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Monday, October 22, 2018

The GOP is launching its secret weapon.

The one with an ethnic persona and an assumed comfort level with a coveted demographic, along with boyish good looks and tea party credentials for added charm.

Good luck, Florida Sen. Marco Rubio. You will need it.

Talk is turning to November, to Mitt Romney’s future. It’s the math, the math.

Sorry, Newt and Rick, but he’s the nominee. And already the talk is turning to who will be his copilot. Those conversations always include Marco Rubio as a possibility, although Rubio himself is quick to demur to any such suggestion.

In nearly the same breath that Rubio endorsed Romney for the nomination, the Cuban-American senator confirmed that he is drafting a GOP-friendly version of the long exiled DREAM Act.

Ay, caramba! Who do you think Republicans are trying to court with that maneuver?

The 21 million Latinos eligible to vote?

DREAM stands for Development, Relief and Education for Alien Minors. The federal DREAM Act has had several iterations over the years, and there have been state bills as well. The main objective has been to allow immigrant children, most of whom have grown up in the United States believing themselves to be American, the opportunity to go to college or enter the military as a means to legal status.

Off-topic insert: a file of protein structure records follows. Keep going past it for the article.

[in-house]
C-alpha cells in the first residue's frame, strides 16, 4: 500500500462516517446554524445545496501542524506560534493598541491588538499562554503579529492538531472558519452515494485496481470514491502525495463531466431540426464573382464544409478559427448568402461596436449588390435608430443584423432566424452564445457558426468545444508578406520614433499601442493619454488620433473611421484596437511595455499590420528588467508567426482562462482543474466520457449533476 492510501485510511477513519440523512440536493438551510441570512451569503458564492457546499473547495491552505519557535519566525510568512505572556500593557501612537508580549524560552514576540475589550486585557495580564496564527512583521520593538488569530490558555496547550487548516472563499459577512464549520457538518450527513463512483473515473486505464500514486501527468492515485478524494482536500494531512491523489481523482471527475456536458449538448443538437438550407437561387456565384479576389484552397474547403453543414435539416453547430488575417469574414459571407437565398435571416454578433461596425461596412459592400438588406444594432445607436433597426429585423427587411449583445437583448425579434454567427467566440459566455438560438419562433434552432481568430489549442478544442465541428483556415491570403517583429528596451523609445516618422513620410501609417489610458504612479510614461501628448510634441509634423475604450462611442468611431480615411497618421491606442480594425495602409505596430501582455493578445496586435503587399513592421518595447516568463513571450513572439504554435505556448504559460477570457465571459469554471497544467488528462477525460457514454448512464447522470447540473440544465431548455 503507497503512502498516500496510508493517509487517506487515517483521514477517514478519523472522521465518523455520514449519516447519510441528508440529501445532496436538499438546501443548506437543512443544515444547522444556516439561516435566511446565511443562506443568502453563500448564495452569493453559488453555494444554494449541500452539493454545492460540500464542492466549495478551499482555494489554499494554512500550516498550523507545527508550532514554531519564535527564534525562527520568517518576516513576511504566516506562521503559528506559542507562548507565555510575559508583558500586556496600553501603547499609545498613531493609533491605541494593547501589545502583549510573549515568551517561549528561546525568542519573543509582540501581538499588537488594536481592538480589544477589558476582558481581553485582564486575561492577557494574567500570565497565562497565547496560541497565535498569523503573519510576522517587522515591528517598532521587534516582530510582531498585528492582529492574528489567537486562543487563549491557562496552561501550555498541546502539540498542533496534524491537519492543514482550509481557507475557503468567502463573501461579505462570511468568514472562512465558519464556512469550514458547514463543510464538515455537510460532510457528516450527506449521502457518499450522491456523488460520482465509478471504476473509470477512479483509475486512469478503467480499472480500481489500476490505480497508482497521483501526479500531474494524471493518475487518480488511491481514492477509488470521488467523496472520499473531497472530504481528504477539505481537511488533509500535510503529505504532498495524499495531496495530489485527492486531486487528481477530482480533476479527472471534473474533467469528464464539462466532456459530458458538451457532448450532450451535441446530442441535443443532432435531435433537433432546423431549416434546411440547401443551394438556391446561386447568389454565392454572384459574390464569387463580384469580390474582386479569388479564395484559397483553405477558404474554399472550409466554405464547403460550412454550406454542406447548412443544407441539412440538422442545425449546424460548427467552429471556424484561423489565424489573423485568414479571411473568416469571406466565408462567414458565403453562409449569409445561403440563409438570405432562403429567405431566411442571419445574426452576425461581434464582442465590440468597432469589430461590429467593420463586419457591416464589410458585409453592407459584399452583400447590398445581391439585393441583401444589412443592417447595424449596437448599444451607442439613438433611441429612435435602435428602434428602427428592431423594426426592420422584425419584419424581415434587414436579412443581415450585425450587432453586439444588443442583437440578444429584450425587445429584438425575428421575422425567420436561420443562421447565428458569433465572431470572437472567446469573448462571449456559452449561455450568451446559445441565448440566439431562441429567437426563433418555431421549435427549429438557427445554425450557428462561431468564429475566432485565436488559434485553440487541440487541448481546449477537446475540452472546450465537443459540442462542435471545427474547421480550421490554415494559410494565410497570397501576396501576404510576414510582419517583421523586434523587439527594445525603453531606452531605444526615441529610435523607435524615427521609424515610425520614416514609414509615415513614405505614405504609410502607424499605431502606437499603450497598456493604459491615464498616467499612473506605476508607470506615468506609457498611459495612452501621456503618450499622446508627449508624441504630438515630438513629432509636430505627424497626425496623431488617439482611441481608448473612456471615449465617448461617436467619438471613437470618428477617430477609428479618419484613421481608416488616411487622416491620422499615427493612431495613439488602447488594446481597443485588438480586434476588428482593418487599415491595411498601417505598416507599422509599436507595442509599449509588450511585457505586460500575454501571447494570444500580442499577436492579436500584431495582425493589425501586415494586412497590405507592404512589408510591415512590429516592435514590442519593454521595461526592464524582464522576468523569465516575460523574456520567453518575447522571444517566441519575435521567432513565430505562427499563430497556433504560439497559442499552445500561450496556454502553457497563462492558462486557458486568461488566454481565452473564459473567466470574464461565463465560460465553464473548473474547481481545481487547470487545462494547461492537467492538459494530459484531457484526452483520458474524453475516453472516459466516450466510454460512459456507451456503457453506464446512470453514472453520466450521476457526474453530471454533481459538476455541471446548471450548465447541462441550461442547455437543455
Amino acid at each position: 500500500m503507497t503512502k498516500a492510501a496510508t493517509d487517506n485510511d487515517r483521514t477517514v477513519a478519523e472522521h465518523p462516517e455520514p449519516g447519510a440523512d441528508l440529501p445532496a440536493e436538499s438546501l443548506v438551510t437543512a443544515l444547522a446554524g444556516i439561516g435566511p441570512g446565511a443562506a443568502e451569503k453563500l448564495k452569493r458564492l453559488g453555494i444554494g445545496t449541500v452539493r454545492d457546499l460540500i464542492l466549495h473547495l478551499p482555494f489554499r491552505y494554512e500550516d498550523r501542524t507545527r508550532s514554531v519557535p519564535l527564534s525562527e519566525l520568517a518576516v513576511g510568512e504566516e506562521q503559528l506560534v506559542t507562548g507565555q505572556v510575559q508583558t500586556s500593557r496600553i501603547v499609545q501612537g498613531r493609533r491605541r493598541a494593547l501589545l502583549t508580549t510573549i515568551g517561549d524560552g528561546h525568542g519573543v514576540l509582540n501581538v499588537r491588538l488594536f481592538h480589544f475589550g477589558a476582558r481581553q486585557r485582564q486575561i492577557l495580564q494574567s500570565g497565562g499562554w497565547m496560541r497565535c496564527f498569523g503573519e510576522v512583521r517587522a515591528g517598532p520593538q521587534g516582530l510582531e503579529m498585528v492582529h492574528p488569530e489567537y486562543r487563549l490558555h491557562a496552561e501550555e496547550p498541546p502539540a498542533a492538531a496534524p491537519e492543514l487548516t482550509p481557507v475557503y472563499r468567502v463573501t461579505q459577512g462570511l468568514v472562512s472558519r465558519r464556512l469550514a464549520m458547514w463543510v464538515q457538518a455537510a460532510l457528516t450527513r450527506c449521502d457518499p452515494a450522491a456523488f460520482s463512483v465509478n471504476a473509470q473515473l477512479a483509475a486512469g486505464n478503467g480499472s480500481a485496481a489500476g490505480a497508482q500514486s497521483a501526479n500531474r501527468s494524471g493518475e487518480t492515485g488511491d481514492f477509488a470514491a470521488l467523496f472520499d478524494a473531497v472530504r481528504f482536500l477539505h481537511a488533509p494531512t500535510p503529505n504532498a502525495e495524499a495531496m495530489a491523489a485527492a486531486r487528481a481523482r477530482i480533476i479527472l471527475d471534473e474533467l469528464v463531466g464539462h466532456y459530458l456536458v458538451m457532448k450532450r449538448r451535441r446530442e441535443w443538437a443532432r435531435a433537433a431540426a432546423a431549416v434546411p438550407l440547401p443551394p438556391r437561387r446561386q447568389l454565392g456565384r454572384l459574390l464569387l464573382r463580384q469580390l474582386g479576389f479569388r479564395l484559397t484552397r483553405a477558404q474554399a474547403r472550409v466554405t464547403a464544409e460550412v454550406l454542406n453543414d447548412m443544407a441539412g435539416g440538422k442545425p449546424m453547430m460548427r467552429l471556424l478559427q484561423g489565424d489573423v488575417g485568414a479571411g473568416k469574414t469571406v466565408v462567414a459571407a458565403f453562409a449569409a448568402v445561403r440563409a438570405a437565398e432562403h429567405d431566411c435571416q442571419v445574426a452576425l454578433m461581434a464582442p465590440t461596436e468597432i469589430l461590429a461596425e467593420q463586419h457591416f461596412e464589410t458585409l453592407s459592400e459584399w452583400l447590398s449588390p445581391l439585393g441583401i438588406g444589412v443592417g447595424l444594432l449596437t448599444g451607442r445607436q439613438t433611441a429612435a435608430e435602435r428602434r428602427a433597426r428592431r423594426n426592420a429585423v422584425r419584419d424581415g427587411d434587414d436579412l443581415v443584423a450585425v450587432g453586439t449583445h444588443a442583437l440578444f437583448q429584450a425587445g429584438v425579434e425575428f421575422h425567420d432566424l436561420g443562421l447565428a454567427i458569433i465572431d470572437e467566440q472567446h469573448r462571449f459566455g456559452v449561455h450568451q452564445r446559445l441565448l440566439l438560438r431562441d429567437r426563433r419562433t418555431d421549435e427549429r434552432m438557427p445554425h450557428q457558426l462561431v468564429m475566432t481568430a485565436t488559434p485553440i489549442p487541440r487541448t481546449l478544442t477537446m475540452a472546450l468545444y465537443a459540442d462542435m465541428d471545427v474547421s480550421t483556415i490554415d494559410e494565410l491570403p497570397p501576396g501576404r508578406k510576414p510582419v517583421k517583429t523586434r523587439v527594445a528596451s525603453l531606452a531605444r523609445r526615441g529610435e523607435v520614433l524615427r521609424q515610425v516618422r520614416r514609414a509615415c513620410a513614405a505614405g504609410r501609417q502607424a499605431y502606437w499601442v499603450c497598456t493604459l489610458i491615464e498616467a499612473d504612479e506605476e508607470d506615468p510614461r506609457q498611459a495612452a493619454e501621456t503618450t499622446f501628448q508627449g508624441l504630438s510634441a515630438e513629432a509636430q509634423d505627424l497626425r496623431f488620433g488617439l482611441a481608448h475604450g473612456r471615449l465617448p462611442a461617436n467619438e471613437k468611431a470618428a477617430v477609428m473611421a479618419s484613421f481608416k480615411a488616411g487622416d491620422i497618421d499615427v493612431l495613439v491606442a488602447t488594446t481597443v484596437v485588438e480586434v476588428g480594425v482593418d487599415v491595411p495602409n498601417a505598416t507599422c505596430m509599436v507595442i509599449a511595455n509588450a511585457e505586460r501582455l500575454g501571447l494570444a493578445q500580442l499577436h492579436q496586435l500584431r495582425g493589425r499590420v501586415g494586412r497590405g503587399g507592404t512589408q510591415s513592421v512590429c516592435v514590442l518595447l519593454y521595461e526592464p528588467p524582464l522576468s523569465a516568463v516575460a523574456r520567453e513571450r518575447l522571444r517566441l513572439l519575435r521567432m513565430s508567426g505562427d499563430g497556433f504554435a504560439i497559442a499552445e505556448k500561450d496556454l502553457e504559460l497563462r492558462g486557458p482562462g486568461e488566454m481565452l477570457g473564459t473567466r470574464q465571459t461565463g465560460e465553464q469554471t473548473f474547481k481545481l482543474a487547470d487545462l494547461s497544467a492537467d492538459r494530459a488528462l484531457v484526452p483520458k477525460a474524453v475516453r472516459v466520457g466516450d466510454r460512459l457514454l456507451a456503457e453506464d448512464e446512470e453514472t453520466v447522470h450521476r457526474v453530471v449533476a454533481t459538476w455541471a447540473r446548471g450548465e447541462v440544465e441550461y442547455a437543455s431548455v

No word yet on exactly what Rubio’s version would propose. He has discussed a version of the DREAM Act that would allow legalization, but not a path to citizenship.

That’s a recipe for permanent limbo for these immigrant kids. And it’s not likely to fly with Democrats. According to The Hill, Senate Majority Leader Harry Reid spoke to Hispanic business leaders recently, warning them not to be fooled by shallow outreach efforts by Republicans, specifically mentioning the possibility of a weakened DREAM Act.

“While you’re here in town, don’t take the bait that will be given to you by my Republican friends,” Reid reportedly said.

Used to be, back before the GOP threw common sense to the wind and adopted a harsh view on anything tinged by immigration, many Republicans backed the DREAM Act. They realized that these children didn’t uproot themselves from native lands and enter the U.S. without legal paperwork. Their parents made those choices. Why punish the children when they are eager to be college-educated, tax-paying additions to the U.S. economy?

That’s no longer a rhetorical question. The answer is: because the tea party says you should.

So Rubio, in his first task to prove what he can do for the GOP, is going to set this ship upright? Good luck, senator. You will need it.